Like most of the web, we tend toward discussions of Wordpress, Drupal and maybe a few others (Dot Net Nuke comes to mind).
What Enterprise Costs
We don't see much discussion of the big enterprise systems. For the last 8 months, I've had a chance to work with Sitecore a lot as a user, not a developer (more on that in a second). Sitecore pricing is a complete enigma. They don't post pricing on their site and I've seen developers say they have trouble even guessing at a ballpark number until Sitecore comes back with a cost based on the project. But my understanding is that you're looking at $150,000 or more for a license.
So that puts it out of the range of hobbyists and small businesses. In my opinion, that should put it out of the range of medium businesses too.
Given the cost of the license, the developer pool is much smaller than, say, Drupal, which is the open source platform that tries hardest to go toe to toe with Sitecore. This means that not only is licensing expensive, but developer costs are expensive too.
Sitecore Selling Point
In theory, the advantages are that it is a complete "customer experience" platform with built-in personalization available and A/B testing and more. And this gets to why this is not a small business tool - not only is it insanely expensive to license and develop on, but if you are going to actually realize its full potential, you have to throw a lot of money at it. In my experience, to really make use of the personalization, you would need at least a few full-time people managing your website.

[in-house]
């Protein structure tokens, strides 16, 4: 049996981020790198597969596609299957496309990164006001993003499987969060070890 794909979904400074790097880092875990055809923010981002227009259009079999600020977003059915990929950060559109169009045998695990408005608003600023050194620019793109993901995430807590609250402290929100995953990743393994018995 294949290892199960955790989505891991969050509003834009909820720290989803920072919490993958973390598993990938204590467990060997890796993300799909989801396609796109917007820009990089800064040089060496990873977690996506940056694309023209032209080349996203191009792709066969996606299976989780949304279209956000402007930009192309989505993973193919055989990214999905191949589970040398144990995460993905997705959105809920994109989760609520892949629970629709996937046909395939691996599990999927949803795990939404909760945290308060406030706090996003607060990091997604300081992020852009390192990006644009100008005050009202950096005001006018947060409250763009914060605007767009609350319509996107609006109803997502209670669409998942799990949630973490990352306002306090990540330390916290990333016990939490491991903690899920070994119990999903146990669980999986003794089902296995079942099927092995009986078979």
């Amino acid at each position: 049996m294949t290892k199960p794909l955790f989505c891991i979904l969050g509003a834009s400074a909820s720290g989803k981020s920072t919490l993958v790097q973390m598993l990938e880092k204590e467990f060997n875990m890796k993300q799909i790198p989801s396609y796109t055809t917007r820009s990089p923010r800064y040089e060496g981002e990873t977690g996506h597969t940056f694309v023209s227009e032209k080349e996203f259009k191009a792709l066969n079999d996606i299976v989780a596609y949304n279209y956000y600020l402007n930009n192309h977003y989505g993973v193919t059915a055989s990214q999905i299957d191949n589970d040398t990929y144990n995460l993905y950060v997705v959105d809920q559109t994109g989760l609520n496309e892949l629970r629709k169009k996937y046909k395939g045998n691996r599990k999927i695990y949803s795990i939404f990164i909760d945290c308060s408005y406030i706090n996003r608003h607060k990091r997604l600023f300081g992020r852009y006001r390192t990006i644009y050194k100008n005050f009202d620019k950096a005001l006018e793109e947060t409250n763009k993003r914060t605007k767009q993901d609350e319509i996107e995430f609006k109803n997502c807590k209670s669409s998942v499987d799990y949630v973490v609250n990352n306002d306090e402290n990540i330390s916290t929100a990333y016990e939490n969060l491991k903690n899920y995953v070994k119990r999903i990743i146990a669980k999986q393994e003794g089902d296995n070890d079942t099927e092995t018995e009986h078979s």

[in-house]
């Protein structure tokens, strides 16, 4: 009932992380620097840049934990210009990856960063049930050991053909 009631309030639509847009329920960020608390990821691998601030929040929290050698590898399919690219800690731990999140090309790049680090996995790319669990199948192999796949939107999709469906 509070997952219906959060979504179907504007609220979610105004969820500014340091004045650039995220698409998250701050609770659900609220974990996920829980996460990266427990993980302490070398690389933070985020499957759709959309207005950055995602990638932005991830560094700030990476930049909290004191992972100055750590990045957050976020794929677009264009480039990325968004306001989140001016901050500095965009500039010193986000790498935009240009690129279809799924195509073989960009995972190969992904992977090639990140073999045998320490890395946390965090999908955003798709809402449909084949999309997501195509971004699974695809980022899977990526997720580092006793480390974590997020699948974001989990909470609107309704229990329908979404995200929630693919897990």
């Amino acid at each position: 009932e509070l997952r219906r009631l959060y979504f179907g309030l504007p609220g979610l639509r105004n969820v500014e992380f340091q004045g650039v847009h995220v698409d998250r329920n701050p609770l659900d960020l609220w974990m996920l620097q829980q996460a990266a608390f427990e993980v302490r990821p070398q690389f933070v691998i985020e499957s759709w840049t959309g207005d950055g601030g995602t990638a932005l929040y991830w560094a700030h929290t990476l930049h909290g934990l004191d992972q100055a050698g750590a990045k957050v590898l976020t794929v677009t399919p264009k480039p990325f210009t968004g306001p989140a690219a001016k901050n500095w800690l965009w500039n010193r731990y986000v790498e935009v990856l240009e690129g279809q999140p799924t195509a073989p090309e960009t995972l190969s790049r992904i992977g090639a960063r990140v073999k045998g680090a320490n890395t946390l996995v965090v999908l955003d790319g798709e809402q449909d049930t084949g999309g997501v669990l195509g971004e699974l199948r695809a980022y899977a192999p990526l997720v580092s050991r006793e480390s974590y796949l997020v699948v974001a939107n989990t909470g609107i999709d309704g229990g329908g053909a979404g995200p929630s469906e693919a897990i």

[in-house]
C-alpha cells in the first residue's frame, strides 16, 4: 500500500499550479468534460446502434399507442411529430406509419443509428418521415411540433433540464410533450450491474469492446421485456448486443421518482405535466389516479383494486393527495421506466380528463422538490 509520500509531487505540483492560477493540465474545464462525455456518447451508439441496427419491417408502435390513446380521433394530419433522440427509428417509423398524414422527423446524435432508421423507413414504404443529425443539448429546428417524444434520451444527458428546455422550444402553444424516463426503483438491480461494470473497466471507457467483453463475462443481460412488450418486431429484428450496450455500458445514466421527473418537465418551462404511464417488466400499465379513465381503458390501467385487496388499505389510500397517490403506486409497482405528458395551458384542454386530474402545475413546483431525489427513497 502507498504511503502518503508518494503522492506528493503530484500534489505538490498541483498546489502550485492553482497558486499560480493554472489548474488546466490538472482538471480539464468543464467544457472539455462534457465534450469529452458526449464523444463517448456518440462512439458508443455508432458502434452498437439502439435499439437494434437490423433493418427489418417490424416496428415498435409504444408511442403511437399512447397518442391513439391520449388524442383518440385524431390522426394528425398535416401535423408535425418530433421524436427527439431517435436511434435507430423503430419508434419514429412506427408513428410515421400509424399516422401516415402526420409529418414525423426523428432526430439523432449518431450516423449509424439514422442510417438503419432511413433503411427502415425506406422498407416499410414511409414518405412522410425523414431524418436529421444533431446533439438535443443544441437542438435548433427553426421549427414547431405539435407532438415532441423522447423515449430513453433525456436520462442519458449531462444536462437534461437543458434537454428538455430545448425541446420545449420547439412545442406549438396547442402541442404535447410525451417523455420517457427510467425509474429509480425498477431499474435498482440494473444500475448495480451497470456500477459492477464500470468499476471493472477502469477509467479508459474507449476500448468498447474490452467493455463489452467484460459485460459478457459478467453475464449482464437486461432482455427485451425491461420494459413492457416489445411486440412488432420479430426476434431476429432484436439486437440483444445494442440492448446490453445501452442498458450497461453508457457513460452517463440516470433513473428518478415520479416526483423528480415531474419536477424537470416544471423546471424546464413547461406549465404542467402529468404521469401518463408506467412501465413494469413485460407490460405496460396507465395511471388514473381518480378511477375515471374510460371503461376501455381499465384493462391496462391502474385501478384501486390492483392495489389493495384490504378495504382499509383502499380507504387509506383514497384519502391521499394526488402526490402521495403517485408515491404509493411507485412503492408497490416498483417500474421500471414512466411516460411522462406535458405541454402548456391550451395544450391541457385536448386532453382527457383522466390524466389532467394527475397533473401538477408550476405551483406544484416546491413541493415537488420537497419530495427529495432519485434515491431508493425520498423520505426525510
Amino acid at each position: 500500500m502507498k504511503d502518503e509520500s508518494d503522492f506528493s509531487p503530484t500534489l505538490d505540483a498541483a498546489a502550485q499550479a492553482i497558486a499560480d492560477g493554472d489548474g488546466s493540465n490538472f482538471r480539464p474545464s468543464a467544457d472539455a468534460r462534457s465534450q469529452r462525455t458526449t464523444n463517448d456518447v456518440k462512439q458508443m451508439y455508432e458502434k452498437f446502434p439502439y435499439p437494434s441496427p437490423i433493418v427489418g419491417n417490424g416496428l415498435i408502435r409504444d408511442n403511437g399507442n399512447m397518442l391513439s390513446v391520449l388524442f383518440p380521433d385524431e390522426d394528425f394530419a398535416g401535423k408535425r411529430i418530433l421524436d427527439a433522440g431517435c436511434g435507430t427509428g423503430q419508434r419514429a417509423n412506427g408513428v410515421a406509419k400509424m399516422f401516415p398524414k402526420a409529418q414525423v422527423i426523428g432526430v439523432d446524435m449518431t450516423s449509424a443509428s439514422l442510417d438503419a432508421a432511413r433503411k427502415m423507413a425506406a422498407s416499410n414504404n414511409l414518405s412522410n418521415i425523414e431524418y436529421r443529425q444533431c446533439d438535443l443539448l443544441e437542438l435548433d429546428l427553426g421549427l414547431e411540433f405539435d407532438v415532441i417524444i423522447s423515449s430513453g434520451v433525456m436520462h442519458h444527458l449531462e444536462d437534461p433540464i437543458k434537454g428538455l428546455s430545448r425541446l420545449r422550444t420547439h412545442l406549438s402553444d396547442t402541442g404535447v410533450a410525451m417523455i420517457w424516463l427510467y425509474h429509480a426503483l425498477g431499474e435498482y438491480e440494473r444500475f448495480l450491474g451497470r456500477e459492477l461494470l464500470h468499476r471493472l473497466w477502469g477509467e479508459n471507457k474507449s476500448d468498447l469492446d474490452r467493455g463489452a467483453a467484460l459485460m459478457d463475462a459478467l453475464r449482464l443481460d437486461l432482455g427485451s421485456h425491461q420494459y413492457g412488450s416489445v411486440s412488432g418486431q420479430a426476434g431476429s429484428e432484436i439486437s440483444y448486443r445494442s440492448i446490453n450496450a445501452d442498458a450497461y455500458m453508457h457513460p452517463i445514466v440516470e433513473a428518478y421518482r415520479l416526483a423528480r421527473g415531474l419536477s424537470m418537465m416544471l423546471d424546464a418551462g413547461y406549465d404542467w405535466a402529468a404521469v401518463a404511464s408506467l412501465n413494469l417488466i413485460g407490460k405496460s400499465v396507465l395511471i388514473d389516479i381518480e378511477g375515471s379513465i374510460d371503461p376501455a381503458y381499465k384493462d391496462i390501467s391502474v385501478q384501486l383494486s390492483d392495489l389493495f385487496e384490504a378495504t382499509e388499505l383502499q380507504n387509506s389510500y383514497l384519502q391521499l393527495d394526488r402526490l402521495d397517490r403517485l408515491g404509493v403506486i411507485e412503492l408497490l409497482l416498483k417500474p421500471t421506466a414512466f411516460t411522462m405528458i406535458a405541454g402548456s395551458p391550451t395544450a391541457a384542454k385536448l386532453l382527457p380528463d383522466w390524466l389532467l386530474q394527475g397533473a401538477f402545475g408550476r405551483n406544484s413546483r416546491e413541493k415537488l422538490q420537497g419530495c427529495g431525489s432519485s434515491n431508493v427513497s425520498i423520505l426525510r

So it's not only going to set you back $200,000 to license and build on the low end, if you don't have $150,000 a year in labor to throw at it, you'll not use it to its full potential. For example, I heard of one site that set up the personalization features, but then didn't have the personnel to run them. So instead of three (or was it five?) personalized versions of each page, they had one version that they now pasted into the four other now identical variants (or something like that - the story is third hand and all I know is it was eating resources that could have gone to better things).
My Experience: A Cumbersome System and Often Buggy
My experience trying to maintain a Sitecore site is that it is cumbersome, everything takes time and there are few if any bulk operations available.
For example, if you want to unpublish six pages, it's a multi-step process to go into each page and unpublish it. If I compare this to Drupal or Wordpress where I can check six checkboxes and hit an unpublish button, it's rather annoying. And it's like that over and over for all manner of tasks. Bulk image uploading, if available at all (depends on context) is buggy and a hassle (it asks you for the alt text, but then ignores it and flags a warning on all the images you uploaded. I've encountered a lot of other bugs.
A few other pleasures
- worst WYSIWYG editor I've ever seen. Terrible tag soup. Come on guys, just steal from Wordpress... except of course you can't because then your whole CMS would have to go GPL.